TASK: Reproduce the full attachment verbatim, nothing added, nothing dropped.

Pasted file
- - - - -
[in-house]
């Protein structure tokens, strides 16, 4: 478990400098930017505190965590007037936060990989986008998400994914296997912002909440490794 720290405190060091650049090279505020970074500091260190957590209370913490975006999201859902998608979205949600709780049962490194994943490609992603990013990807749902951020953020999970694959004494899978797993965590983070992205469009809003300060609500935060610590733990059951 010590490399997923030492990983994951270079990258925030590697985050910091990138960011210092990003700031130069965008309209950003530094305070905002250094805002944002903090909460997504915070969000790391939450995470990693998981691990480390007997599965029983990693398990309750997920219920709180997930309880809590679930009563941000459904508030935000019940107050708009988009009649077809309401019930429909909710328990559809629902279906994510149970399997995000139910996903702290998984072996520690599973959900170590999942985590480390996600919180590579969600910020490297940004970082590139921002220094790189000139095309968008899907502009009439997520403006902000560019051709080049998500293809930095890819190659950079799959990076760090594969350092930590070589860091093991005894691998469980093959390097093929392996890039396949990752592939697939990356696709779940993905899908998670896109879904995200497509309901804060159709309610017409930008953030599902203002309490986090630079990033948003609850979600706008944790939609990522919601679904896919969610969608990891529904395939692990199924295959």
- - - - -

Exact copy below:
[in-house]
């Protein structure tokens, strides 16, 4: 478990400098930017505190965590007037936060990989986008998400994914296997912002909440490794 720290405190060091650049090279505020970074500091260190957590209370913490975006999201859902998608979205949600709780049962490194994943490609992603990013990807749902951020953020999970694959004494899978797993965590983070992205469009809003300060609500935060610590733990059951 010590490399997923030492990983994951270079990258925030590697985050910091990138960011210092990003700031130069965008309209950003530094305070905002250094805002944002903090909460997504915070969000790391939450995470990693998981691990480390007997599965029983990693398990309750997920219920709180997930309880809590679930009563941000459904508030935000019940107050708009988009009649077809309401019930429909909710328990559809629902279906994510149970399997995000139910996903702290998984072996520690599973959900170590999942985590480390996600919180590579969600910020490297940004970082590139921002220094790189000139095309968008899907502009009439997520403006902000560019051709080049998500293809930095890819190659950079799959990076760090594969350092930590070589860091093991005894691998469980093959390097093929392996890039396949990752592939697939990356696709779940993905899908998670896109879904995200497509309901804060159709309610017409930008953030599902203002309490986090630079990033948003609850979600706008944790939609990522919601679904896919969610969608990891529904395939692990199924295959």